INDIANAPOLIS | Alcohol prohibition ended in the United States 77 years ago this Sunday, but Hoosiers won't be able to buy a six-pack on that day to celebrate.
Maybe next year.
State Sen. Phil Boots, R-Crawfordsville, said Wednesday he will sponsor legislation to end the state prohibition on Sunday carry-out alcohol sales and get rid of the law limiting cold beer sales to package stores.
"I believe it is time to bring Indiana into the 21st century and bring a free market enterprise to the state of Indiana as far as alcoholic beverages," Boots said.
Boots was joined at his Statehouse announcement by the Alliance of Responsible Alcohol Retailers, a coalition of drug, grocery and convenience stores, and Hoosiers for Beverage Choices, a group claiming 55,000 supporters seeking changes in state liquor laws. Both groups said they plan to work with legislators to enact changes when the General Assembly convenes in January.
"At a time when unemployment has hit our state in staggering ways, it is incomprehensible that we continue to allow significant dollars and corresponding jobs to cross the border into neighboring states," Grant Monahan, of ARAR, said.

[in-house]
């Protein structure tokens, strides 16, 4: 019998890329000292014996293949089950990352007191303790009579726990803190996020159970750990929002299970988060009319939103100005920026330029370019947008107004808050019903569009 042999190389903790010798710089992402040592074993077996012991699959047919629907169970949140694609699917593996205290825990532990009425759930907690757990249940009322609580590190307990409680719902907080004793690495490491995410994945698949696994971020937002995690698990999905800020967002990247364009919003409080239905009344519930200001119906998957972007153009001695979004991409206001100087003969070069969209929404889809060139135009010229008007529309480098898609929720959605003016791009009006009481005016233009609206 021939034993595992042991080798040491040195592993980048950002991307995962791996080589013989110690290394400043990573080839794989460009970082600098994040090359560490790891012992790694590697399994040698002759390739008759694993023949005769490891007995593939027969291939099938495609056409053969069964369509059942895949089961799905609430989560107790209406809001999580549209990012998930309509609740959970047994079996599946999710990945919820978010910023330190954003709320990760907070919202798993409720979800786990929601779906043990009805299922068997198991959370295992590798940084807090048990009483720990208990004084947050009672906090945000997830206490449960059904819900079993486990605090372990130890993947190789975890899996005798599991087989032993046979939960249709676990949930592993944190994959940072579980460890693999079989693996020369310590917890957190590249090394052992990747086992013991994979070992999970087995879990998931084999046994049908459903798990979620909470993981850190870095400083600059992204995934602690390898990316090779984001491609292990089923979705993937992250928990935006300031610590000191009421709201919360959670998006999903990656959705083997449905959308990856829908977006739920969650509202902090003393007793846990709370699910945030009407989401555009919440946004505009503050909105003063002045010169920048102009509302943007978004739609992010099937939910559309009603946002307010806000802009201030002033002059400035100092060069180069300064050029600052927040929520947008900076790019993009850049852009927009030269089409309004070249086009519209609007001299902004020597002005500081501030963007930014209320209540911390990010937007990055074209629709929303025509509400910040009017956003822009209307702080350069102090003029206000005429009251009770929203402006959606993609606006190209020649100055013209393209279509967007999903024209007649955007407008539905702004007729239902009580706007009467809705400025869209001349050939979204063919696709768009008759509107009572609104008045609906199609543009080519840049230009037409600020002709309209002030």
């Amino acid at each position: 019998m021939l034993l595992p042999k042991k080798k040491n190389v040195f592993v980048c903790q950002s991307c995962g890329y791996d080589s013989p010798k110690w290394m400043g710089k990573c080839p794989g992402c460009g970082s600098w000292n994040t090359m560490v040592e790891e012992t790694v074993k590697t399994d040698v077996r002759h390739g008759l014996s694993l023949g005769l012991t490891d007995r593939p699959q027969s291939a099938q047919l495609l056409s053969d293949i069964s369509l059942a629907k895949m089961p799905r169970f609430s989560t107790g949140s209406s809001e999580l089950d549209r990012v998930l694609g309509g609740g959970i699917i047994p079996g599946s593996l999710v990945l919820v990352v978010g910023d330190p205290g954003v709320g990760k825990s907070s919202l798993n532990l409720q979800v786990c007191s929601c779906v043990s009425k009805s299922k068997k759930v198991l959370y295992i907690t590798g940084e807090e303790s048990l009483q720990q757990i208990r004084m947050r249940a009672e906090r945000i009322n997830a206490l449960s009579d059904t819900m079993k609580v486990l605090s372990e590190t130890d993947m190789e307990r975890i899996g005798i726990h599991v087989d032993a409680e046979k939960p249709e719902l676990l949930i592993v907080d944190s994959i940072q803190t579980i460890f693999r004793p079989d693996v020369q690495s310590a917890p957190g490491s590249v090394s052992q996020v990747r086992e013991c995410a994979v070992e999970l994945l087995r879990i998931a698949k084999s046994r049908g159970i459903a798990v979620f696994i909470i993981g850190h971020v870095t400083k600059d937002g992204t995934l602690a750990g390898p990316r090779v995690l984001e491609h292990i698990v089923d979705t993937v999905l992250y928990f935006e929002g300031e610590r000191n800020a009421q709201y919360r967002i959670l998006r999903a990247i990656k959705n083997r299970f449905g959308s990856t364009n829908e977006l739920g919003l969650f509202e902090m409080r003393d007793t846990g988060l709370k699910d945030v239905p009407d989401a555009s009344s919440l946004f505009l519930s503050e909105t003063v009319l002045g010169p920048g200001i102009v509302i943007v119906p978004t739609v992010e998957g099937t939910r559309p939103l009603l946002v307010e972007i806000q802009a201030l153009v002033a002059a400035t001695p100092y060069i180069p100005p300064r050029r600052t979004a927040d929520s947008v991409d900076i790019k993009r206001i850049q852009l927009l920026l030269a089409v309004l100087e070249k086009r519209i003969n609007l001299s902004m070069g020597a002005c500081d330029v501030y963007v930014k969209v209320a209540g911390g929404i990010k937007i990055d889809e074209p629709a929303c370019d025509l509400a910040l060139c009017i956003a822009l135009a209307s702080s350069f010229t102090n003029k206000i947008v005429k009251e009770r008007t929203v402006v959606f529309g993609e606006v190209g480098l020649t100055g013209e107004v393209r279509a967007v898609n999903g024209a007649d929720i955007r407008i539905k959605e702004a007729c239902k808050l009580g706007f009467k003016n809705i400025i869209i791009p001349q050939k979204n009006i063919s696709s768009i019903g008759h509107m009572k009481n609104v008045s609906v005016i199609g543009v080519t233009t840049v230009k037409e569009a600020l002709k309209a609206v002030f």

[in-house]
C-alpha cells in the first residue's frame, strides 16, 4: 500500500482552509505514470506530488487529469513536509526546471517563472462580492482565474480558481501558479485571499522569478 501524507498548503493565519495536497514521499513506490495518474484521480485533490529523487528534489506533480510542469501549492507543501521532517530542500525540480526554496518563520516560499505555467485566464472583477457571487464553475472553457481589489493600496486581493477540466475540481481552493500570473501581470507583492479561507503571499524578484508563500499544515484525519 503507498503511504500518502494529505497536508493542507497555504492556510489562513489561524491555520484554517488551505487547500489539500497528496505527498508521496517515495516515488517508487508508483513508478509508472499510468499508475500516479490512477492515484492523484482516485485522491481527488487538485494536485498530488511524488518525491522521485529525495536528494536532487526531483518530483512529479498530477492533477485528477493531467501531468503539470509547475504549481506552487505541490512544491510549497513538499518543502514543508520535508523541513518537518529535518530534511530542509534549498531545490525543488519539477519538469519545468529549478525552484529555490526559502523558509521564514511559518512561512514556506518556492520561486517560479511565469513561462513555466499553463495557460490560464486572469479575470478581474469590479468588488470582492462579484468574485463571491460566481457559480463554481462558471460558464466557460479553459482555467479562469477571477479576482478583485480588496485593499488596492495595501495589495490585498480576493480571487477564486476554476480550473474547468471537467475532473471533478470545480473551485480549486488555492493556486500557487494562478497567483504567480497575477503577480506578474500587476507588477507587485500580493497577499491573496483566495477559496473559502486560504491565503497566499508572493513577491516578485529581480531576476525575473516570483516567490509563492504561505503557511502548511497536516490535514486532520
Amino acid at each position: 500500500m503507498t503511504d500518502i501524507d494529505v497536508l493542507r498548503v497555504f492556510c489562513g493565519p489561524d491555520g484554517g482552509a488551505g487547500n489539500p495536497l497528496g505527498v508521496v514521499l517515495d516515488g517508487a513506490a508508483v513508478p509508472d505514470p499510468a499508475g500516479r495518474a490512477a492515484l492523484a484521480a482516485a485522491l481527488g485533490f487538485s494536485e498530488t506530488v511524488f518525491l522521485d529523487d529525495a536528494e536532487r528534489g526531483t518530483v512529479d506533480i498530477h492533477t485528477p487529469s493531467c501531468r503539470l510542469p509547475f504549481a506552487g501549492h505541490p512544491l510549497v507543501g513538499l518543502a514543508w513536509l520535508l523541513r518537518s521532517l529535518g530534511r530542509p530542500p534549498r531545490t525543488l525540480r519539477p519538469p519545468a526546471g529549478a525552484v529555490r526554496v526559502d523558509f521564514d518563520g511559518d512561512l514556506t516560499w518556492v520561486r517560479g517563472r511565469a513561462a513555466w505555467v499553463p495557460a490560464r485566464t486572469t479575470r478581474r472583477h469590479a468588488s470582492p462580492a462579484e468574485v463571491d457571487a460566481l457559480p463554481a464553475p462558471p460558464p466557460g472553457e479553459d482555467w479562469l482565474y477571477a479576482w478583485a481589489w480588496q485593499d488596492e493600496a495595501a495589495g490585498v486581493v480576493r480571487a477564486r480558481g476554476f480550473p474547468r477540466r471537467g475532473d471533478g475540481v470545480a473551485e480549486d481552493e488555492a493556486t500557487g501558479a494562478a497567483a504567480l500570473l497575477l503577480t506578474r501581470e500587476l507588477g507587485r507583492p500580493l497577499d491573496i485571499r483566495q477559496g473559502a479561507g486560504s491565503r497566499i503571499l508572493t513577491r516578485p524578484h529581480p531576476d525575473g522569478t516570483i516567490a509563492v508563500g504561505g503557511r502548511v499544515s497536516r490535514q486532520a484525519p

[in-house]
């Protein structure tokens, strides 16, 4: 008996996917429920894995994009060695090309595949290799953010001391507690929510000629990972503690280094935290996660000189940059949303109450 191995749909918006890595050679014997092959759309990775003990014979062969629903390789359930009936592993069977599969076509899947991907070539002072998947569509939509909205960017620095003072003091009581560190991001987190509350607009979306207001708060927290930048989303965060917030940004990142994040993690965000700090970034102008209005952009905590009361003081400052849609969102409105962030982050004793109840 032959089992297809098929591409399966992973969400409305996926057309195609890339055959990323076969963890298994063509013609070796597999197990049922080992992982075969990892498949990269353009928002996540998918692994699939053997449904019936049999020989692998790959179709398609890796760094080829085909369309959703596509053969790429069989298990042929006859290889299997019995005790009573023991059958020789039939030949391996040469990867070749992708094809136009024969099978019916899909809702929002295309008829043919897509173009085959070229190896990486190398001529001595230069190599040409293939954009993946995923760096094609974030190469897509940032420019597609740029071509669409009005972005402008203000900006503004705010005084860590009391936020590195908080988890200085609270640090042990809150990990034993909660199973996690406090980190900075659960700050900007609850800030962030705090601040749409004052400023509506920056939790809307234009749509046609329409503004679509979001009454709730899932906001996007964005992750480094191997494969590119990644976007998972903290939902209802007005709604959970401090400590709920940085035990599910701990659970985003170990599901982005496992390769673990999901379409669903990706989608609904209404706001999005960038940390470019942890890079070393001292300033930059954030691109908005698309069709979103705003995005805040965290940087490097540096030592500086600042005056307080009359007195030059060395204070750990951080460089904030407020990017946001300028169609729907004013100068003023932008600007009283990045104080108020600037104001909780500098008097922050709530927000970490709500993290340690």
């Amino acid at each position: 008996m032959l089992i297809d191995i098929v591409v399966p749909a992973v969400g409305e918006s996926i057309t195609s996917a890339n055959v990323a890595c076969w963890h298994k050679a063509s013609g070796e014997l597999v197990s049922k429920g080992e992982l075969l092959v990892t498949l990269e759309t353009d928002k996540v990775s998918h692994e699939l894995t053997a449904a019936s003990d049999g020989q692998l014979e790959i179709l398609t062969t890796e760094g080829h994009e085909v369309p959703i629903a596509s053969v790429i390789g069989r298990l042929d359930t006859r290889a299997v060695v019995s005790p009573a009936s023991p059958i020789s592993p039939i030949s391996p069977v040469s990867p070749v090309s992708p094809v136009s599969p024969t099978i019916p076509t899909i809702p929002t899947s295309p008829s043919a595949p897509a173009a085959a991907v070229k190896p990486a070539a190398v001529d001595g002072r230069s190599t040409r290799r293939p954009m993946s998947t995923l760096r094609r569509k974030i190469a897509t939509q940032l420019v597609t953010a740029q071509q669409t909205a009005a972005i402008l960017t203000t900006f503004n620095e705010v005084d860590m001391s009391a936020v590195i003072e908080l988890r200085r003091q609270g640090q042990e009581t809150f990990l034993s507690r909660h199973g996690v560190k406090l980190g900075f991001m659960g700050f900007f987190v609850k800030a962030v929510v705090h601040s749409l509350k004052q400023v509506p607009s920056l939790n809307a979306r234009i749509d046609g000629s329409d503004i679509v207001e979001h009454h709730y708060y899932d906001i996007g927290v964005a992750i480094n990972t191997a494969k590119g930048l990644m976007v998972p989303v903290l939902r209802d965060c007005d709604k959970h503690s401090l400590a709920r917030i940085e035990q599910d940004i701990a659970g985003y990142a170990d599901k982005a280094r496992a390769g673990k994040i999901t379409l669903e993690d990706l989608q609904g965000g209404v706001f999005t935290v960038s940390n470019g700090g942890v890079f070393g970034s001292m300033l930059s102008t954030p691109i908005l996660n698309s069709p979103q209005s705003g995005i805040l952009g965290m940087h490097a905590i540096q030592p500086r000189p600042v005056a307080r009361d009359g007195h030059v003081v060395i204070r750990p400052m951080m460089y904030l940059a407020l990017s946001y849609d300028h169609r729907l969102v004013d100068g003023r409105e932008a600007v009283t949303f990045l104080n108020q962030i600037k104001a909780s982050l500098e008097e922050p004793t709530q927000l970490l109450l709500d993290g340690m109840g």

Monahan said an industry study estimates Indiana loses $9 million a year in sales tax revenue and retailers lose $129 million in annual sales when Hoosiers go to other states to buy carry-out alcohol on Sundays.
Indiana is one of 14 states that prohibit Sunday carry-out sales. Hoosiers can buy alcohol in bars and restaurants on Sundays. Indiana is the only state that limits sale of cold beer to liquor stores.
Liquor store owners say allowing cold beer sales at grocery stores, drugstores and convenience stores and adding Sunday sales would force them out of business.
Similar legislation did not advance out of an Indiana Senate committee earlier this year.
Boots said the state's estimated $1 billion budget deficit may help persuade lawmakers this time. Besides added sales tax revenue, retailers would be required to pay an increased licensing fee to sell on Sundays.
"We are in a dire fiscal situation right now and any opportunity to increase revenues should be considered," Boots said.